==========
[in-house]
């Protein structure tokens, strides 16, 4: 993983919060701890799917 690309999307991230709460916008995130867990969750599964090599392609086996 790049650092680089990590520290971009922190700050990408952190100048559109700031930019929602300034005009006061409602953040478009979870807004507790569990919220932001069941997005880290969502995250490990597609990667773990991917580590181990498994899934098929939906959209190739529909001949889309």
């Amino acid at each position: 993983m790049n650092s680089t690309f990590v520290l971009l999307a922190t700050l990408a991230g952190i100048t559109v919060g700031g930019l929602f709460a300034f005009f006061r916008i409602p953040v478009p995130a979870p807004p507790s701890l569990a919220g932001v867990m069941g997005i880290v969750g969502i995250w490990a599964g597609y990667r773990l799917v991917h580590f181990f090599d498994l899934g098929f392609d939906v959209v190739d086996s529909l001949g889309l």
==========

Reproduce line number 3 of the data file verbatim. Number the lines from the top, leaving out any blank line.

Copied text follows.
């Amino acid at each position: 993983m790049n650092s680089t690309f990590v520290l971009l999307a922190t700050l990408a991230g952190i100048t559109v919060g700031g930019l929602f709460a300034f005009f006061r916008i409602p953040v478009p995130a979870p807004p507790s701890l569990a919220g932001v867990m069941g997005i880290v969750g969502i995250w490990a599964g597609y990667r773990l799917v991917h580590f181990f090599d498994l899934g098929f392609d939906v959209v190739d086996s529909l001949g889309l």